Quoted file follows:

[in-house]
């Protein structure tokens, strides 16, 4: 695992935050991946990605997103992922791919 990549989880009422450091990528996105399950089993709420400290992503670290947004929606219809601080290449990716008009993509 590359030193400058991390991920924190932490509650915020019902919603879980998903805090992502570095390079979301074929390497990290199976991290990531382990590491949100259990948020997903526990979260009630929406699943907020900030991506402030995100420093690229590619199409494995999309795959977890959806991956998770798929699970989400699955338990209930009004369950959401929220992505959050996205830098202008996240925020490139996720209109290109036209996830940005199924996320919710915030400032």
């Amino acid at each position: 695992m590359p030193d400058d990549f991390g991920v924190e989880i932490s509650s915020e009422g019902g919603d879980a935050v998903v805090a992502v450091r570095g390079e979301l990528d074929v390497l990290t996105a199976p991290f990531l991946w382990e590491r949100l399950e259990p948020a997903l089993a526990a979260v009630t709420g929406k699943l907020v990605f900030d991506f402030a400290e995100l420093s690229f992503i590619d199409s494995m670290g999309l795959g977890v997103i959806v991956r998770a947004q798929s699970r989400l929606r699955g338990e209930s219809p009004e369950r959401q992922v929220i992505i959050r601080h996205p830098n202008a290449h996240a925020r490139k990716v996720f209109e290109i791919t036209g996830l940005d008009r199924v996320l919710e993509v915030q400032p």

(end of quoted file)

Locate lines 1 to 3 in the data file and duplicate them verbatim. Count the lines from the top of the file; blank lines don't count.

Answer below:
[in-house]
């Protein structure tokens, strides 16, 4: 695992935050991946990605997103992922791919 990549989880009422450091990528996105399950089993709420400290992503670290947004929606219809601080290449990716008009993509 590359030193400058991390991920924190932490509650915020019902919603879980998903805090992502570095390079979301074929390497990290199976991290990531382990590491949100259990948020997903526990979260009630929406699943907020900030991506402030995100420093690229590619199409494995999309795959977890959806991956998770798929699970989400699955338990209930009004369950959401929220992505959050996205830098202008996240925020490139996720209109290109036209996830940005199924996320919710915030400032």
């Amino acid at each position: 695992m590359p030193d400058d990549f991390g991920v924190e989880i932490s509650s915020e009422g019902g919603d879980a935050v998903v805090a992502v450091r570095g390079e979301l990528d074929v390497l990290t996105a199976p991290f990531l991946w382990e590491r949100l399950e259990p948020a997903l089993a526990a979260v009630t709420g929406k699943l907020v990605f900030d991506f402030a400290e995100l420093s690229f992503i590619d199409s494995m670290g999309l795959g977890v997103i959806v991956r998770a947004q798929s699970r989400l929606r699955g338990e209930s219809p009004e369950r959401q992922v929220i992505i959050r601080h996205p830098n202008a290449h996240a925020r490139k990716v996720f209109e290109i791919t036209g996830l940005d008009r199924v996320l919710e993509v915030q400032p």